BRIDGEPORT, Calif. - Marines with engineer platoon, Combat Logistics Battalion 11, 1st Marine Logistics Group, conducted a series of security patrols during Mountain exercise 6-15 at Marine Corps Mountain Warfare Training Center in Bridgeport, Calif., Oct. 25-26, 2015. The patrols were intended to maintain the security of the command center located at the lower base camp, as well improve useful avenues of movement up the mountain.
CLB-11 is taking part in their final exercise for MTX and has been pushing out their support and assets to units across the area of operations. CLB-11 has been in Bridgeport since the beginning of October, supporting 1st Battalion, 1st Marine Regiment with all things logistics; food, water, transportation and engineering are just some of the things CLB has been providing.
As part of the FEX, engineer platoon was tasked with clearing a nearby trail. Nearly three and a half miles of unforgiving terrain and periodic enemy activity made the job difficult for the Marines, but not impossible.
“First and foremost our goal throughout the patrol is to clear this trail with known IEDs and enemy activity,” explained 1st Lt. Tyler Sweet, combat engineer officer and platoon commander. “Also we’re here to provide route reconnaissance for our intelligence guys and open up freedom of movement on the trail for the local populace.”
As they pushed into the mountain and cleared these obstructions they were confronted by role playing instructors and Marines who challenged the patrol at various times with notional improvised explosive devices and indirect fire to see how they would react given certain scenarios.
The patrols serve a dual purpose of training the Marines in something new as well contributing to the flow of operations for the overall training exercise.
“Given that there is an enemy threat out here the patrols establish a defense in depth for the base camp,” said Sweet. “Us patrolling out here allows us to engage the enemy before they get to the base camp and acts a deterrent by letting our presence be known out here.”
Gunnery Sgt. Edward Sheckleford, platoon sergeant for the engineers, attested to the value of scenario based training and what it can teach his Marines.
“This kind of training improves our Marines a lot,” said Sheckleford. “Every Marine should know how to patrol, every Marine should be able to employ their weapon so getting them out there patrolling improves that basic Marine rifleman concept.”
Having no attached explosive ordnance disposal Marines, the platoon had to mark IEDs and move around them so EOD could disarm any potential bombs later. So the Marines pushed on to the end of the patrol, checking every nook and cranny for threats.
Cpl. Ben Hernandez is one of the Marines attached to engineer platoon that isn’t an engineer by trade. A water purification specialist, Hernandez could see the platoon coming together to function optimally.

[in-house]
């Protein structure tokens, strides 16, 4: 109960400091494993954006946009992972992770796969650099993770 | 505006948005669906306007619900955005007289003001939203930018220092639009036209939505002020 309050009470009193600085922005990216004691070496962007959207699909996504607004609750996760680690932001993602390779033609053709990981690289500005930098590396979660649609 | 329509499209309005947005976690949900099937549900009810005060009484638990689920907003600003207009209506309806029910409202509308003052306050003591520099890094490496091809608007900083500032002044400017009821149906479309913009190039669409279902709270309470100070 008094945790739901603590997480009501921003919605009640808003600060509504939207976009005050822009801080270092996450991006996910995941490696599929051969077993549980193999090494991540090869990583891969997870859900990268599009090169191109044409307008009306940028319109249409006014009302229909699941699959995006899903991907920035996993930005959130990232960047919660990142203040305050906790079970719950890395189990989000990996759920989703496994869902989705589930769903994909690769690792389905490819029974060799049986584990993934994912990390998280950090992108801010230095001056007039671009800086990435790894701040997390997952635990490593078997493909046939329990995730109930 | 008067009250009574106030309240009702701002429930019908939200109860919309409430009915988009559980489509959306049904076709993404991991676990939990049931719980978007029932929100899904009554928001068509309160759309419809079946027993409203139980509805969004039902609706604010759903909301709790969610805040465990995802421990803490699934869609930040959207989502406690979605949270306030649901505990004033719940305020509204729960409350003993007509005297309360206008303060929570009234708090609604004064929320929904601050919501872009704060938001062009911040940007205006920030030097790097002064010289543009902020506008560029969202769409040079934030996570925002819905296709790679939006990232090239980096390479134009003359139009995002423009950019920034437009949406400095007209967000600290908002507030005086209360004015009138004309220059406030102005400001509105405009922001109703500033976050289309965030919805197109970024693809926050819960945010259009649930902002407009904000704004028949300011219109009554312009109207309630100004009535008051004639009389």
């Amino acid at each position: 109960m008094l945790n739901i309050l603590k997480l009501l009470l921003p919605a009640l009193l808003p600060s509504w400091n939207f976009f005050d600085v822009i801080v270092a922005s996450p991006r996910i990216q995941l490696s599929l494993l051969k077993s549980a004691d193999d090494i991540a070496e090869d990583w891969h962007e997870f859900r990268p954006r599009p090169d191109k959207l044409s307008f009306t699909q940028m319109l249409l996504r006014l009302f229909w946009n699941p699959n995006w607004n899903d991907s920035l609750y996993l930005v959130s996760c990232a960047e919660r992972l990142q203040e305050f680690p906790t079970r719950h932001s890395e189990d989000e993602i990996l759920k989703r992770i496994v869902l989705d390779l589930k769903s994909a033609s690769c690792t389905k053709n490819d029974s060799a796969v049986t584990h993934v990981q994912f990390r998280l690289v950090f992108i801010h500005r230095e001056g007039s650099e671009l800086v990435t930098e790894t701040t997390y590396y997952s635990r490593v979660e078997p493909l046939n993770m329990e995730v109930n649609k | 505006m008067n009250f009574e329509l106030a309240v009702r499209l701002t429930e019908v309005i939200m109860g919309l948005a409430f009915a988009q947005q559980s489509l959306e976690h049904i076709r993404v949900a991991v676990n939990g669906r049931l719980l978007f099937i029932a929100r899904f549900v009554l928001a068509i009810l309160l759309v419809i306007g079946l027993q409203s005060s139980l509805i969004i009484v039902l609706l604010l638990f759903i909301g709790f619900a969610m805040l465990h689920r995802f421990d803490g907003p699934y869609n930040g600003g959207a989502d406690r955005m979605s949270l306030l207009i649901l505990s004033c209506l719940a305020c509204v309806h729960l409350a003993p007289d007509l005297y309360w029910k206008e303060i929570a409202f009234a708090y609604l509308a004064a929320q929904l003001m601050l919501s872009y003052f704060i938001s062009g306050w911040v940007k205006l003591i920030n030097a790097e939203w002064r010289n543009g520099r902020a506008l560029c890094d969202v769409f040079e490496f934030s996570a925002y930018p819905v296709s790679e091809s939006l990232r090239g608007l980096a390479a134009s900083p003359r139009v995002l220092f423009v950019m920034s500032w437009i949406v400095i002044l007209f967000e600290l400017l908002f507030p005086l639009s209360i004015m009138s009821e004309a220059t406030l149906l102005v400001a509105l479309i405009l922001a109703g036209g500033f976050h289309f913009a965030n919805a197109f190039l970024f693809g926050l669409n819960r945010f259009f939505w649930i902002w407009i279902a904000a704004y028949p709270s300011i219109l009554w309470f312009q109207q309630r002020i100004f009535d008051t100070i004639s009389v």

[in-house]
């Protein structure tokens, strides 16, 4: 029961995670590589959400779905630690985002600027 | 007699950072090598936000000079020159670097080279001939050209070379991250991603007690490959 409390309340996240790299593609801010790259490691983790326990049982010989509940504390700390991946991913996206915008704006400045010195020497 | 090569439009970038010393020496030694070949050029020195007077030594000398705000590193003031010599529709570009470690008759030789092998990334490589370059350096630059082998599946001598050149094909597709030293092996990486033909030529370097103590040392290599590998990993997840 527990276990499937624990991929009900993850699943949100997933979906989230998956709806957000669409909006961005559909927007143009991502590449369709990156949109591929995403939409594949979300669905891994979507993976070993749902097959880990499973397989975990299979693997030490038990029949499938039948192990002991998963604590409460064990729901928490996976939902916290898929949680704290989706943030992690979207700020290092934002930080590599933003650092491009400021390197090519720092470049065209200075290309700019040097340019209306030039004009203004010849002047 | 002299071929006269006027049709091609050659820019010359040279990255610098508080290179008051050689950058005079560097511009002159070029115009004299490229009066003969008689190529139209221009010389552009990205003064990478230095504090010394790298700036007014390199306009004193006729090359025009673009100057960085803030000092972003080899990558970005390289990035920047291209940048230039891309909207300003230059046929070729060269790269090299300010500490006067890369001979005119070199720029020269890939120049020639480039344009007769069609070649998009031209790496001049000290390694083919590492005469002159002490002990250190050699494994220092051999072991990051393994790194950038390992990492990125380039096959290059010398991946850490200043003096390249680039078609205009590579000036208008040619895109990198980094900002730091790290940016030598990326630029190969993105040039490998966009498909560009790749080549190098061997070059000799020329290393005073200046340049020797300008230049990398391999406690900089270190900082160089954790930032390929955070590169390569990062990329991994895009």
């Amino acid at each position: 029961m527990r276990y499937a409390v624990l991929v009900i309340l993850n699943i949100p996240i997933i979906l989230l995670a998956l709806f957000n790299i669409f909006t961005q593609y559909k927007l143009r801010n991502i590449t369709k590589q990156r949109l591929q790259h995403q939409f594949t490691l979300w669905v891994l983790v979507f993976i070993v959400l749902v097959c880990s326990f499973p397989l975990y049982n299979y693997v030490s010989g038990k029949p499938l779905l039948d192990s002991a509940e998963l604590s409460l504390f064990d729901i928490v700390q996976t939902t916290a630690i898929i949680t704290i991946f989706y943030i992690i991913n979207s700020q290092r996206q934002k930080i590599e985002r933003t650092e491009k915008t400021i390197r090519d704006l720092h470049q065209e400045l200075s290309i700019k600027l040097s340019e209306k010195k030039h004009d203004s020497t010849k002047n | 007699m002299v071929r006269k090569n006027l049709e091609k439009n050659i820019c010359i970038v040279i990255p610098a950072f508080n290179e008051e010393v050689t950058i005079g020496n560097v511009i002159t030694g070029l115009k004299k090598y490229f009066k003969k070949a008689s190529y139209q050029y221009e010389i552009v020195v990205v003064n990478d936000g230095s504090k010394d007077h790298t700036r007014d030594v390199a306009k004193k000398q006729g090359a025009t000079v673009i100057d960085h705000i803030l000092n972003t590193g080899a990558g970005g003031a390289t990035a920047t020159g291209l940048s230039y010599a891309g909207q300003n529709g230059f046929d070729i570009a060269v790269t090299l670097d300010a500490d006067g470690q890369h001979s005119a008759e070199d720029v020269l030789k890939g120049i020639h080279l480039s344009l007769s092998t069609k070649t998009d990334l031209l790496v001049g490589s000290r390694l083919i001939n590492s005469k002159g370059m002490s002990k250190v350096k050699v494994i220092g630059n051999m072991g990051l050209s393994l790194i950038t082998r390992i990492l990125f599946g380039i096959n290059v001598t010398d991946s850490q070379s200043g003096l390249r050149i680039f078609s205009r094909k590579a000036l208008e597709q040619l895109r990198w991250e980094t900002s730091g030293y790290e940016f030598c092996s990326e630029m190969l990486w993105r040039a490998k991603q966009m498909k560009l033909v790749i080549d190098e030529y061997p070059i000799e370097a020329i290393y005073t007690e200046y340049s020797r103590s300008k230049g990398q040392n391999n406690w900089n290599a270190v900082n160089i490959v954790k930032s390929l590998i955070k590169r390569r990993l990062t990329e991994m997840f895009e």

“We’re not all experts at this, it’s not what we do every day,” said Hernandez. “It started out a bit shaky but now we’re getting our groove and we know what to do.”
Reaching the end of the trail they needed to remove a large tree from the road to reopen movement for the local populace and livestock to move through the mountain. After some time chopping with sharp axes the job was done and the Marines just had to maintain security and hike back to base camp.
On the second day the platoon had a similar goal out on the trail but this time they had a bigger challenge when they got back.
As the patrol approached the entry control point they were thrown into a suicide bomber mass casualty scenario, taking 17 out of 23 Marines as casualties. They wasted no time setting up security, triaging the wounded and calling for reinforcements to minimize their losses.
With the help of their corpsmen and medical officers they were able to salvage the situation and save most of the casualties. The medical team also got valuable training from the situation, going from no patients to almost 20 instantly. They quickly prioritized the wounded and moved them inside, treating them to the best of their abilities, then sending them up to higher care if necessary.
Given the ups and downs that inevitably come with handling new situations, the leadership of engineer platoon was satisfied with their Marines performance.
“In the end I think they did great getting so much thrown at them,” explained Sweet. “It’s good to be able to operate out here with the mountainous terrain because it’s something that the Marines don’t get to train on often and I think it will pay dividends in the long run.”
Two days of rigorous patrolling and high stress simulations gave the Marines of engineer platoon a look at where they stand in readiness. While there can always be improvements, the overall product was nothing short of what you’d expect from Marines.